FFRF co-president warns of legal action in La. op-ed

Annie Laurie Gaylor headshot

FFRF Co-President Annie Laurie Gaylor has penned an op-ed published in a Louisiana newspaper warning of legal action if the Statehouse passes a constitutionally problematic Ten Commandments bill. 

“My organization will take the state of Louisiana to court if the Legislature approves a bill requiring every public elementary, secondary and postsecondary school, as well as nonpublic schools that receive public funding, to prominently display a large copy of the Ten Commandments in every classroom,” she writes in a column that has run in the Hammond, La., newspaper The Daily Star.

Gaylor continues by examining the commandments and their lack of relevance to public education:

The first four violate our First Amendment by ordering which god to worship, barring graven images or taking the Lord’s name in vain and designating a Sabbath. The state of Louisiana and its public schools have no business telling students which god to have, how many gods to have – or whether to have any gods at all.

The Fifth Commandment, honoring parents, is not something that can be legislated. Every human society of whatever religious persuasion has adopted laws against killing (the Sixth Commandment) and theft (the Eighth), but in most societies they wisely aren’t couched in absolutes.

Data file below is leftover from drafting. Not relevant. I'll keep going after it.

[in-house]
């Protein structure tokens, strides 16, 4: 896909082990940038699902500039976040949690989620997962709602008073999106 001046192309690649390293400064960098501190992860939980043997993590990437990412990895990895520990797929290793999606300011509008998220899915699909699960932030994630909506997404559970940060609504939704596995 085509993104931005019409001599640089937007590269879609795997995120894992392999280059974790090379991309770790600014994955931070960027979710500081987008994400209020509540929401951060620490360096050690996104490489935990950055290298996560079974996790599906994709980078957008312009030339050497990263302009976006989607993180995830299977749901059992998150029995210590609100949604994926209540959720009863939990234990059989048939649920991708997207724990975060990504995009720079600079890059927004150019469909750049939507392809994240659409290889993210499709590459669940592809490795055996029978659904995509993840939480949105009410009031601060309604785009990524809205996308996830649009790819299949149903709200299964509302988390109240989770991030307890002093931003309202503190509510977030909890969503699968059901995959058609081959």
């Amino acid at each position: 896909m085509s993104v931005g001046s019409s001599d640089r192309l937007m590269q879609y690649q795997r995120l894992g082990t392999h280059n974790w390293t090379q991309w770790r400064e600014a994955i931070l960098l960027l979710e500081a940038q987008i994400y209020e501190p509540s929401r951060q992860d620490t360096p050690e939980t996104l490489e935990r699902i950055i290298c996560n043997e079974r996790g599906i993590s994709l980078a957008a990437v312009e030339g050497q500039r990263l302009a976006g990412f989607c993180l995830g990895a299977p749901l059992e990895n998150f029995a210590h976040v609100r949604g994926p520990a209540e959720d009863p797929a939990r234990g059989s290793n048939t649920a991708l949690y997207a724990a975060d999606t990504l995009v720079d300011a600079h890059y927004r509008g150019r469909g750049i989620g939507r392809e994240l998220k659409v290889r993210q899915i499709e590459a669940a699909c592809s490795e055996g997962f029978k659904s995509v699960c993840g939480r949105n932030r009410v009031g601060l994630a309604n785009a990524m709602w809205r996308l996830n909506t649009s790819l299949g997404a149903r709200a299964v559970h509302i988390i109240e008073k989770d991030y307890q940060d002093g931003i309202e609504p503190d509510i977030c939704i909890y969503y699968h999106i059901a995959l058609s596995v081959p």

Then there’s that Seventh Commandment so supposedly relevant to our K-12 classrooms: adultery. A public school teacher who laudably testified against the bill asked: “Am I going to have to explain to a middle school child what adultery is?” Then imagine the dilemma of kindergarten teachers!

As for the Ninth against “bearing false witness,” the United States already has secular regulations against perjury and false advertising, thank you.

The Tenth Commandment must be condemned as both inane and sexist: “Thou shalt not covet thy neighbor’s house. Thou shalt not covet thy neighbor’s wife, nor his manservant, nor his maidservant, nor his cattle, nor anything that is thy neighbor’s.” This commandment insultingly is directed at men and treats women as male property. “Manservant” and “maidservant” are Bible-speak for enslaved persons. And why would the state of Louisiana care if you “covet” your neighbor’s house? If we outlaw coveting, our entire free enterprise system would collapse.

Gaylor concludes with a condemnation of the bill’s unconstitutional nature: “Louisiana legislators are weighing in on what is generally disagreed upon even by various Christian sects, which is precisely the kind of government action the Framers of our secular Constitution sought to prohibit.”

You can read the full op-ed here.

This column is part of the Freedom From Religion Foundation’s initiative to engage with pertinent issues at the national and the state levels and spread the messages of freethought and nontheism to a broader audience.

Freedom From Religion Foundation

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